It’s only a sign.
Still, those most closely involved in the effort to build a new public safety complex in the Falls say the unveiling last week of a sign indicating that north Main Street is the site of the project is proof that issues that had threatened to stop the largest non-casino construction project in the city in a decade, can now be overcome.
“I hope this stirs some optimism in the community,” Mayor Vince Anello said, “and gives the businesses here some hope.”
Just three weeks ago, the project appeared to be falling apart. Efforts to negotiate an agreement between the city and designated developer, Ciminelli Development Company, had ground to a halt amid charges and counter charges that both sides were throwing up roadblocks.
Kevin Greiner, Ciminelli’s senior development project manager, sent a highly critical letter to Anello and members of the City Council accusing the mayor and his aides of failing to negotiate in “good faith.”
Anello responded by saying the city’s attorneys had neither the time nor the expertise to negotiate the contract and he said he would not sign a draft agreement that Ciminelli had proposed because of penalty fees that were included in it.
The mayor also said he needed additional details on the cost of the project and its time frame.
City lawmakers, who said they were “blind sided” by the news the project was coming apart, stepped in after a heated exchange between Anello and Ciminelli representatives at a late January Council meeting. The Council said it would set up an advisory committee to shepherd the project forward, while also approving the hiring of attorney James Roscetti to assist the city in its negotiations with Ciminelli.
At the sign raising Friday, Greiner said the project was back on track.
“We have made some very good progress with the city and the courts,” he said. “We’ve had a lot of good work. The deal is shaping up.”
Anello agreed with that assessment.
“The fact that we’re talking and (the city’s) lawyer is negotiating with (Ciminelli’s) lawyer and we don’t have what was being said five or six weeks ago, is certainly progress,” the mayor said. “I’m looking forward to having a contract that protects the residents and taxpayers of Niagara Falls. That’s been my goal all along and I’m confident we’ll have one.”
Greiner revealed that Ciminelli has now begun making offers to property owners in the project area.
“(The project) is proceeding now at about full speed,” he said. “It’s a sign of good will and that people are committed to making this go forward.”
The project manager also welcomed the creation of the advisory committee. A council resolution to authorize the group of seven members — three appointed by the mayor, three appointed by the council and one by the Main Street Business and Professional Association — was approved at last week’s regular council meeting.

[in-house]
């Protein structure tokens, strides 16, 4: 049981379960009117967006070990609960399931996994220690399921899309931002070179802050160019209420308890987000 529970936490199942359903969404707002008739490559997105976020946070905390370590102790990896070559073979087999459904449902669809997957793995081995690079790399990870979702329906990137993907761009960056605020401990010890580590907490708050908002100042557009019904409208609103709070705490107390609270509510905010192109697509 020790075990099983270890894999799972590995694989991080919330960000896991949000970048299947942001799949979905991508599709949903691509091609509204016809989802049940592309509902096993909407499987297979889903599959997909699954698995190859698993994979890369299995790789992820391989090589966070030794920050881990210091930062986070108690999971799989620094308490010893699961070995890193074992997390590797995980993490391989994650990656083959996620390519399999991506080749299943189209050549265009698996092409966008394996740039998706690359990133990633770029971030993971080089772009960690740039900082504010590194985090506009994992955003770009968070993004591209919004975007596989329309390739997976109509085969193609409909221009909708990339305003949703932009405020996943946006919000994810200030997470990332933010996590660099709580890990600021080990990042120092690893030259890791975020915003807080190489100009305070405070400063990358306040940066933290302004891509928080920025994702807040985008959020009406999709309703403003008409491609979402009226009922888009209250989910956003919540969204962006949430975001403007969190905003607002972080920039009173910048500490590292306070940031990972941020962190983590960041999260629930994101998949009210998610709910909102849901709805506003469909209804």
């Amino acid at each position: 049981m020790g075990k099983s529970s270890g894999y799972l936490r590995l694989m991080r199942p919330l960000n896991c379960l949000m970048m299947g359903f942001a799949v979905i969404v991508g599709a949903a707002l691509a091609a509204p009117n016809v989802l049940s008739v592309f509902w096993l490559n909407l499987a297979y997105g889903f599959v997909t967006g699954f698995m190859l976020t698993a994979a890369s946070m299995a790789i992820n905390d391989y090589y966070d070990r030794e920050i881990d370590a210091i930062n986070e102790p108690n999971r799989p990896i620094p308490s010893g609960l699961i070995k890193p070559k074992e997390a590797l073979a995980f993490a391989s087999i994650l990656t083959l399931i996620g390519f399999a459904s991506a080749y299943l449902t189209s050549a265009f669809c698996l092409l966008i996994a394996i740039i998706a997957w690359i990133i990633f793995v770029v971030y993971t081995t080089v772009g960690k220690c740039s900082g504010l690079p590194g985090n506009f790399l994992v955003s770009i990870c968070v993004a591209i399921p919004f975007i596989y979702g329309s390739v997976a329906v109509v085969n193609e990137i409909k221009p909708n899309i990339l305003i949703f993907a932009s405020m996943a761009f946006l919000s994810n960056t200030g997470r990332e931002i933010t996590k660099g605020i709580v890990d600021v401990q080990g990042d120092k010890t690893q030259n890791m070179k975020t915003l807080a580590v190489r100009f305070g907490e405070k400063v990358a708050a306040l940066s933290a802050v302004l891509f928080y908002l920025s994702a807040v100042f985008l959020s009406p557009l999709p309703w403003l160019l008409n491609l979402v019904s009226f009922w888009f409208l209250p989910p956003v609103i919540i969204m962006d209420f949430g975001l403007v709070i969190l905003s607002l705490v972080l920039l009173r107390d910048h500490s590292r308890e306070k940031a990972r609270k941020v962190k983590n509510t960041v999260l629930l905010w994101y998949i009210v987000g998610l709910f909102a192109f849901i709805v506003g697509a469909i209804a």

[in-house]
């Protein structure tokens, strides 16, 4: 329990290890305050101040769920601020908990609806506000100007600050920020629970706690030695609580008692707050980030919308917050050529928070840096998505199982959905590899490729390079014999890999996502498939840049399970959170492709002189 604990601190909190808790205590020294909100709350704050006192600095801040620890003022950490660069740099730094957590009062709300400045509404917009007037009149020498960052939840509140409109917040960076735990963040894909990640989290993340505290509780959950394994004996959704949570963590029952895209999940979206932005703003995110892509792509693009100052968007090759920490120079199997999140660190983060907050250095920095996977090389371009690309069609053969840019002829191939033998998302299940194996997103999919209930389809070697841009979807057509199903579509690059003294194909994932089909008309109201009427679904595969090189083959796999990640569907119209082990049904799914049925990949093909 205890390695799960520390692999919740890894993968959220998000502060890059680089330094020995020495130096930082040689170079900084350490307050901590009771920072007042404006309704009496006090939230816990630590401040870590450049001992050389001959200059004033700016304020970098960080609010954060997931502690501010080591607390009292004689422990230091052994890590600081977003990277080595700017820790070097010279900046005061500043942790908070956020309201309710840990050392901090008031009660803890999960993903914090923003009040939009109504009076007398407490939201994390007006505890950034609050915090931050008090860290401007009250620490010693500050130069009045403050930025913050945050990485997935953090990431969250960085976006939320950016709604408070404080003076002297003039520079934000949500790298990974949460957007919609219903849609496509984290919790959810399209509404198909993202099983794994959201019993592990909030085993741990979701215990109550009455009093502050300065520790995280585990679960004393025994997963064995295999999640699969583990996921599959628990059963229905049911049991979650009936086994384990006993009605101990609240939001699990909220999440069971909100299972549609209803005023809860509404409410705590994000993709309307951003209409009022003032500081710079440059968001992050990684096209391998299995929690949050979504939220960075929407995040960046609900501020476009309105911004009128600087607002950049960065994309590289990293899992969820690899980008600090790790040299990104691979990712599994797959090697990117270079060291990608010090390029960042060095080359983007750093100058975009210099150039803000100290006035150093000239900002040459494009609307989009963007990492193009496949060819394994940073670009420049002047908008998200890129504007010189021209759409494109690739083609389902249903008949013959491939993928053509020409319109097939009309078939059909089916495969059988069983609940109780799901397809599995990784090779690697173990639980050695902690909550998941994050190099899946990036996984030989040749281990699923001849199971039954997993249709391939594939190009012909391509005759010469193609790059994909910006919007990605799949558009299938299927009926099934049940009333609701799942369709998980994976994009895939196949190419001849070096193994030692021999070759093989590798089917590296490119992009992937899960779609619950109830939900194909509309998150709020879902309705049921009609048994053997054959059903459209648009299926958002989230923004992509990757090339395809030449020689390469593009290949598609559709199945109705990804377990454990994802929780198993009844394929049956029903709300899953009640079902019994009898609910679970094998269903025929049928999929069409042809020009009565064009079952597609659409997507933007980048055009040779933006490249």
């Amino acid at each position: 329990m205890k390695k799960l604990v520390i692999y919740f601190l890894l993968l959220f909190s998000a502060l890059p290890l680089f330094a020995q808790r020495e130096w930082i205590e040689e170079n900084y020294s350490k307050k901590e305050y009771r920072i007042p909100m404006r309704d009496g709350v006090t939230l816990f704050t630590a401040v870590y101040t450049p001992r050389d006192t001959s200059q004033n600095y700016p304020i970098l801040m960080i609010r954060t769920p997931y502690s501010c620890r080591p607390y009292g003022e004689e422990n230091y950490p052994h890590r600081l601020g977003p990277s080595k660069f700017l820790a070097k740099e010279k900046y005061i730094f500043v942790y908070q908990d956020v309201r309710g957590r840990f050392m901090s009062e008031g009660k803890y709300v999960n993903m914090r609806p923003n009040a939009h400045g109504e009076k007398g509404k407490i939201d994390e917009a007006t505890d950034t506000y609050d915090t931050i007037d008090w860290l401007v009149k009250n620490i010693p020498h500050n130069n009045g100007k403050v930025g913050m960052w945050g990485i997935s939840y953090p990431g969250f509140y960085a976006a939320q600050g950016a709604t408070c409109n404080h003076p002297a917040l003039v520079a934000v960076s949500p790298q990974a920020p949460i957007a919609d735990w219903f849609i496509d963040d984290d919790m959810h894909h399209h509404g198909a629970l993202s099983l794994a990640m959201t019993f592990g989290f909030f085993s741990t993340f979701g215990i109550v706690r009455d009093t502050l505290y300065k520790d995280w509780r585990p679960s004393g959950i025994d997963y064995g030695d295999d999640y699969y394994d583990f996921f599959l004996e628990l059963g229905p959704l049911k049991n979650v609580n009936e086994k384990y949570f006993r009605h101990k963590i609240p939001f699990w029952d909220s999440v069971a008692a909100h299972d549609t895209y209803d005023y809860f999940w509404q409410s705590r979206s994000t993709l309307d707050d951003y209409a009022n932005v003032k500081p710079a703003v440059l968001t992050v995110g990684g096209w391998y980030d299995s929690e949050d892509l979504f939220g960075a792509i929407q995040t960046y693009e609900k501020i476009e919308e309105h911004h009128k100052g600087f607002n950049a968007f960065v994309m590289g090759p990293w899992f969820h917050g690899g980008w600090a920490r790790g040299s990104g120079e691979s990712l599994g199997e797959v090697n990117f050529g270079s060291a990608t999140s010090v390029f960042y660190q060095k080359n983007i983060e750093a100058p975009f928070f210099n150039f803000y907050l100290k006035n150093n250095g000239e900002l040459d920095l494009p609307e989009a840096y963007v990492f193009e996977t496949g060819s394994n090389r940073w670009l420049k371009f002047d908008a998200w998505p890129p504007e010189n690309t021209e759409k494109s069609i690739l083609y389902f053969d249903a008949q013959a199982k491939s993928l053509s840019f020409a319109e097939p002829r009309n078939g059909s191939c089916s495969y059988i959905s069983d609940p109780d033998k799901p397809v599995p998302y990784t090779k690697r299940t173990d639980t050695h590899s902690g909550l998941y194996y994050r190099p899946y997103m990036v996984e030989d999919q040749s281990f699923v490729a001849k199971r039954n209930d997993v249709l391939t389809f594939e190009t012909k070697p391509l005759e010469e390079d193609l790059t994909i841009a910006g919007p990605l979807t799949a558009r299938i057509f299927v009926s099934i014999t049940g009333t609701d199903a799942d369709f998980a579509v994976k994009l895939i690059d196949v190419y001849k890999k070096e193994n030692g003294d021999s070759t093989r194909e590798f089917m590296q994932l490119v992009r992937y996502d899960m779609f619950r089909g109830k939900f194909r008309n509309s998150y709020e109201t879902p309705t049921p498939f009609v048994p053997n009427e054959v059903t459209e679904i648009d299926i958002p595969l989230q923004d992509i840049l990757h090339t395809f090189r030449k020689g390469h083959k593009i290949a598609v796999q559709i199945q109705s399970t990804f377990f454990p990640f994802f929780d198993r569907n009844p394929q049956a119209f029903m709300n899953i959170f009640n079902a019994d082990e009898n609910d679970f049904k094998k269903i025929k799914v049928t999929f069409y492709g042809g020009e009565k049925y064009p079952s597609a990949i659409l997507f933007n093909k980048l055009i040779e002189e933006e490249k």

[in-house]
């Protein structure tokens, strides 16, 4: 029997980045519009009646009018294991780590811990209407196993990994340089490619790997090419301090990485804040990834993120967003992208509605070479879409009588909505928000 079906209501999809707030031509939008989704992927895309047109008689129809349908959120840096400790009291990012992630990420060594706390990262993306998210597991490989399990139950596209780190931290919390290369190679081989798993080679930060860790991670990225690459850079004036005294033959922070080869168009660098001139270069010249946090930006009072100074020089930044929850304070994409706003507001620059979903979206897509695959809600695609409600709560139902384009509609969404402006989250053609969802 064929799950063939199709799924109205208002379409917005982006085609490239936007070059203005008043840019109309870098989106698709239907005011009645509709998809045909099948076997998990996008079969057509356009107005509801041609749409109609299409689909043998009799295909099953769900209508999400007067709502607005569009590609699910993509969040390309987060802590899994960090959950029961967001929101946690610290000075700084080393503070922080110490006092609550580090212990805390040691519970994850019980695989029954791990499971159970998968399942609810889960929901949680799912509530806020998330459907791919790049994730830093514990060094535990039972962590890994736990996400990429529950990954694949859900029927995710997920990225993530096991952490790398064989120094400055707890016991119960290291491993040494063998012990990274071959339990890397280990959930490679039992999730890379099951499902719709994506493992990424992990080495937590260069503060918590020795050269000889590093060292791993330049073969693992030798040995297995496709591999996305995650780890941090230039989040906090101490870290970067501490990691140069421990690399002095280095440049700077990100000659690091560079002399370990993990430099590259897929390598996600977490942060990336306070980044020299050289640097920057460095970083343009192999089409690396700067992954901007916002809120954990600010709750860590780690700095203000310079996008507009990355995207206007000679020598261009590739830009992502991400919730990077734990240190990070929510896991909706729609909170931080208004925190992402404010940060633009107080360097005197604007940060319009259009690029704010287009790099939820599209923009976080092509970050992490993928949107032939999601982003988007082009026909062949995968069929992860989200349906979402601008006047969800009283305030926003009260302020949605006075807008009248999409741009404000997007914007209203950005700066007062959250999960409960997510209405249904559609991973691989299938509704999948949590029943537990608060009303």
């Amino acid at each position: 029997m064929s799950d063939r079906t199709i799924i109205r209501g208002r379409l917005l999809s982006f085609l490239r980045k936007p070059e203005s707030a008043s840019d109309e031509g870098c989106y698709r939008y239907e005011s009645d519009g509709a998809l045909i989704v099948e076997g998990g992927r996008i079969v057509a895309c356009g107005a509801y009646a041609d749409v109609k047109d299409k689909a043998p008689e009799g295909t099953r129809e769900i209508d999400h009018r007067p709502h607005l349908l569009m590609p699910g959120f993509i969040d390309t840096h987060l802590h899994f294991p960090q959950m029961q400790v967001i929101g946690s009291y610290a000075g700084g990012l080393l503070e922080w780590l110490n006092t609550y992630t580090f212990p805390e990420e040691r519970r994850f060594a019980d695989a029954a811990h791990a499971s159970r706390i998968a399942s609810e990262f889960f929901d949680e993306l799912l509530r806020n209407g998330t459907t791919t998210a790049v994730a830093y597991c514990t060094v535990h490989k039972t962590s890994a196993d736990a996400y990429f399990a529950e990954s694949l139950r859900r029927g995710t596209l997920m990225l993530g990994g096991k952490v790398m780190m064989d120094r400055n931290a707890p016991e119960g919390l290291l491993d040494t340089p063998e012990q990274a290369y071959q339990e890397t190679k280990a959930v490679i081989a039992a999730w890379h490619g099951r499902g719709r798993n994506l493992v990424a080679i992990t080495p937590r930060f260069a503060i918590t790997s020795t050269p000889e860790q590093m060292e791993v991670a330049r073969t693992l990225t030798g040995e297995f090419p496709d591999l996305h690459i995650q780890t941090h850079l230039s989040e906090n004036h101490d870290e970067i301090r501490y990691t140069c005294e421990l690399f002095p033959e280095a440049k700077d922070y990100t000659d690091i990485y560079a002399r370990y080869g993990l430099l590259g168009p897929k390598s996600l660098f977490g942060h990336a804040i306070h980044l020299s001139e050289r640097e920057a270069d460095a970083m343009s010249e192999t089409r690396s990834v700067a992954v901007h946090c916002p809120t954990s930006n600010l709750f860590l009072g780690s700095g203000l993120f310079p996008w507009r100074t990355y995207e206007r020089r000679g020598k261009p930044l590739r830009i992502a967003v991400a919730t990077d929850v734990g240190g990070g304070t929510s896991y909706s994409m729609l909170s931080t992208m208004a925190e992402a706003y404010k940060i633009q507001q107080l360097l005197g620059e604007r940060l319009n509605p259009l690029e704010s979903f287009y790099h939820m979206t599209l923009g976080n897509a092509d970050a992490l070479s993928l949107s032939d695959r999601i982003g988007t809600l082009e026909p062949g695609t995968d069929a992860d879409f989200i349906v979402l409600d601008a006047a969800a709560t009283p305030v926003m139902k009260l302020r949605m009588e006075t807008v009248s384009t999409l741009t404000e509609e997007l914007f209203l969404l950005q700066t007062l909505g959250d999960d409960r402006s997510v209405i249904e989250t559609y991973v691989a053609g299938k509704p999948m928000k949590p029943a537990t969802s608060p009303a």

“You (as a developer) need really good community input on this and expert input as well,” Greiner said. “The best advice the city has available will help us. Committees like these are common on projects like these across the country.”
Council Chairman Charles Walker, who championed the creation of the advisory committee, said the board will ensure that any problems with the project are immediately identified and dealt with.
“I think (the committee) will bring to the table advice,” Walker said. “As different ideas and agreements come up, they can advise the council on whether it’s a good way or not a good way to go. If something is falling apart, we’ll know about it now, not three months from now..”
The council resolution creating the committee specifies that the members have “professional experience in areas such as engineering, construction, finance, jurisprudence and government.” Walker said the council is ready to name its members.
“We’re ready, we’re ready,” he said. “We’re just waiting for the mayor.”
Anello has indicated he hopes to have his recommendations ready by the end of the week.
“What I’m looking for is objective, professionals, that don’t have an agenda, other than what is best for the city of Niagara Falls,” he said.
The mayor indicated that some potential committee members have expressed concern about how much time the group’s work will take. Still, he said, he believes he can find quality committee candidates.
Walker also said that meetings between representatives of the council, the state courts, the developer and the mayor will continue, every two weeks until the project is completed.
“I believe we are on the right path now,” the council chair said.
The stakes are high for the city to get shovels in the ground on the project, which Ciminelli estimates could cost as much as $37 million.
The state Unified Court System’s Office of Court Administration has threatened to withhold millions of dollars in state aid, including some not connected to court operations, if the city does not address overcrowded and deteriorated conditions at the current Hyde Park Boulevard public safety building.
It’s only a sign.
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